Neutering dogs has many lifestyle and health benefits, but there is more potential for complication than with cats.
Anaesthetic drugs used in the procedure vary, and it is worthwhile to discuss with your vet which anaesthetic will be used as there are differing safety margins and recovery periods between products. Most procedures will involve premedication/sedation, an induction injection into a front leg where the hair will be clipped, (after which the dog is unconscious), followed by a gas delivered to your pet via a tube placed in the windpipe. This can sometimes cause a cough for a few days after the operation. Ask your vet about pain killers given during the operation.
Pros. Spaying will prevent the occurrence of a common life threatening uterine infection called Pyometra, and will dramatically reduce the risk of mammary cancer if performed at a young age. There will also normally be a cessation of seasons with no bleeding or behavioral changes and no unwanted pregnancies or “false pregnancies”.
Cons. There may be temperament changes, some bitches becoming more docile, and some will have an increased tendency to gain weight. There is also an increased incidence of urine incontinence in later life, particularly if surgery is performed at a very young age. There is a small risk of haemorrhage and problems can occur within the skin wound. However, these are not common.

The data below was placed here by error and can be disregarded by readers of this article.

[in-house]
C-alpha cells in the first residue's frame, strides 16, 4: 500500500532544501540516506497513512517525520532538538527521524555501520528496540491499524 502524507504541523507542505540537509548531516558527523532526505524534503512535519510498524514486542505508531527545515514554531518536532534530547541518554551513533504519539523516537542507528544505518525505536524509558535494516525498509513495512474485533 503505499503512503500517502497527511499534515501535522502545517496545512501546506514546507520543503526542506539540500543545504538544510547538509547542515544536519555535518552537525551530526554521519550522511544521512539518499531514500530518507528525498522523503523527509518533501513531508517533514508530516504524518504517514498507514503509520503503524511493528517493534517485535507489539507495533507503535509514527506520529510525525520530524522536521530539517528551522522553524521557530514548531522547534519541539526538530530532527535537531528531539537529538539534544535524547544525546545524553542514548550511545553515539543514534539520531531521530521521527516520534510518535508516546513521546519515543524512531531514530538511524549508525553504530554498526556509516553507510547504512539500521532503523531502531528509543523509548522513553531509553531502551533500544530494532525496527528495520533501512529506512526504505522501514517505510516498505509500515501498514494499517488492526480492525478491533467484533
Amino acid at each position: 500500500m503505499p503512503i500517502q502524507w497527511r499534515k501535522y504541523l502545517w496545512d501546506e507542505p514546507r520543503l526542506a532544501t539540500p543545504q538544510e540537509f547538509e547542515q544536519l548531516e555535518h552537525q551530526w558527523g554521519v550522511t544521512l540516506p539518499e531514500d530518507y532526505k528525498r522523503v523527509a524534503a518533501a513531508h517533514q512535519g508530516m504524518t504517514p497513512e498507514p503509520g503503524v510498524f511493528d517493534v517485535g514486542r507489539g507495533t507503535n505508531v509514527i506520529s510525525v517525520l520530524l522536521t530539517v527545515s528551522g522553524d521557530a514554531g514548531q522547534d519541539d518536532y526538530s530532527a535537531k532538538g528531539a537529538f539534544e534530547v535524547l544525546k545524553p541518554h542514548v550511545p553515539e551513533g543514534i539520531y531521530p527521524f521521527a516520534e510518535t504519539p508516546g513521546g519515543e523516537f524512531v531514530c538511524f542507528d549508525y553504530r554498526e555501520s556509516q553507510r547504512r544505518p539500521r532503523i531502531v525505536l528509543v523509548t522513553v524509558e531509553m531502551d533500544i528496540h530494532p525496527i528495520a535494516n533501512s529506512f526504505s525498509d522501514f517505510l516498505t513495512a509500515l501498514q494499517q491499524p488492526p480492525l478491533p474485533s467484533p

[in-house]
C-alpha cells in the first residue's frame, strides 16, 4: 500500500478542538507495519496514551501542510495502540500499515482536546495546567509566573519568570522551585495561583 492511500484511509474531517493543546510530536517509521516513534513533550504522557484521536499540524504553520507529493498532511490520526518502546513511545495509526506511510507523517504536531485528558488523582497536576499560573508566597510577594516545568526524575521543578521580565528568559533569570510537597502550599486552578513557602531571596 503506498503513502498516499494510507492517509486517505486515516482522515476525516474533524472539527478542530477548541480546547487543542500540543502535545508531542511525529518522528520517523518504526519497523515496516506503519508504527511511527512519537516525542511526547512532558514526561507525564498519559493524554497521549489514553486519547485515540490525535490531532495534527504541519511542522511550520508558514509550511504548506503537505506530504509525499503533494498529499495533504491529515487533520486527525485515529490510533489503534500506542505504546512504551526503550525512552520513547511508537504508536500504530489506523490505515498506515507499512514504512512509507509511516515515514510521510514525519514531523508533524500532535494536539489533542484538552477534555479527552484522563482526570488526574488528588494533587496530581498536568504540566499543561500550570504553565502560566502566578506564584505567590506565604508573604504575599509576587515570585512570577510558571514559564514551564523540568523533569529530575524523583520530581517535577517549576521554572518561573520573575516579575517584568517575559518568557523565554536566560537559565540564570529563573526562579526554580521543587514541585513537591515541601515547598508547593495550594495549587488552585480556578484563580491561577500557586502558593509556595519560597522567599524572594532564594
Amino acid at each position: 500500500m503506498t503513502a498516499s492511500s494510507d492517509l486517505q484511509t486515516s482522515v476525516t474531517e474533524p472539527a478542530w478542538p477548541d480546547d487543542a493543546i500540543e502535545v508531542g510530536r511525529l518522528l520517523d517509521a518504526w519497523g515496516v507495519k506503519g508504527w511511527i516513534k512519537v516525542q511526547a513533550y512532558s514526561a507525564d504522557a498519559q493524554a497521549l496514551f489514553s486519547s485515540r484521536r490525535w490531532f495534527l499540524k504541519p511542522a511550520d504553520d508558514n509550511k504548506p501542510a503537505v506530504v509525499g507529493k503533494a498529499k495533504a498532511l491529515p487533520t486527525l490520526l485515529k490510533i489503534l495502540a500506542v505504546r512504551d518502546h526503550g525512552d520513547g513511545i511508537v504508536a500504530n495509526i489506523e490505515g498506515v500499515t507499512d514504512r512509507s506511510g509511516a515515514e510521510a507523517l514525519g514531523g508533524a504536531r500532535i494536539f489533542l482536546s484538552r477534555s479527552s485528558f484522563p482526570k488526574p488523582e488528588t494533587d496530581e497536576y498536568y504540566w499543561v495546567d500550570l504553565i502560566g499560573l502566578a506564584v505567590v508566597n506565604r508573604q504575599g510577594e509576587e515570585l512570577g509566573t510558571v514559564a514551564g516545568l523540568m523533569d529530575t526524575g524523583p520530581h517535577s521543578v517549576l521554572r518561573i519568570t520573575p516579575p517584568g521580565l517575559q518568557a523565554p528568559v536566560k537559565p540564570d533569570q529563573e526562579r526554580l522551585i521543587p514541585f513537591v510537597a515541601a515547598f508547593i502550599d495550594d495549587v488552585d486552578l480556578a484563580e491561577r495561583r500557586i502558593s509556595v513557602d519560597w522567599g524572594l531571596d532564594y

Ovariohysterectomy (removal of the ovaries and uterus) is performed though a cut along the tummy. When the patient is overweight or very big there is a greater tendency toward bleeding and bruising. This is a major surgery, even though it is performed routinely, but the incidence of complications is very low. Recovery can take several days and healing several weeks. It is typical that five to ten sutures would remain in the skin to be removed seven to ten days later.
Timing of the operation: Most vets will castrate bitches above nine months old. Many vets prefer to wait until after the first season, although this is not strictly necessary.
Midway between seasons is best and increasing age poses more risks
Cost varies tremendously but typically would be in the range of £70 – £250
Pros. Castration reduces the risk of common prostate diseases which can cause pain and urinary problems later in life, and testicular tumors are prevented. Behavior is often less aggressive after the surgery, particularly towards other dogs. Over-amorous behavior is also much reduced, which results in less road traffic accidents and straying.
Cons. There may be temperament changes – quieter dogs with, occasionally, a tendency towards weight gain.
Castration (removal of the testicles) is normally performed though a single incision in front of the scrotum. Complications may include haemorrhage into the empty scrotum, and for this reason the scrotum is sometimes removed (ablation). Recovery normally take a day or so. It is typical that two or three sutures would remain in the skin to be removed seven to ten days later.
Where only one or no testicles at-all are present in the scrotum castration is strongly recommended to prevent problems in a “retained” testicle within the abdomen.
Timing of the operation: Most vets will castrate dogs above nine months old. Premature castration can affect the development of a masculine body and masculine behavior.
Cost varies tremendously but typically would be in the range of £50-£200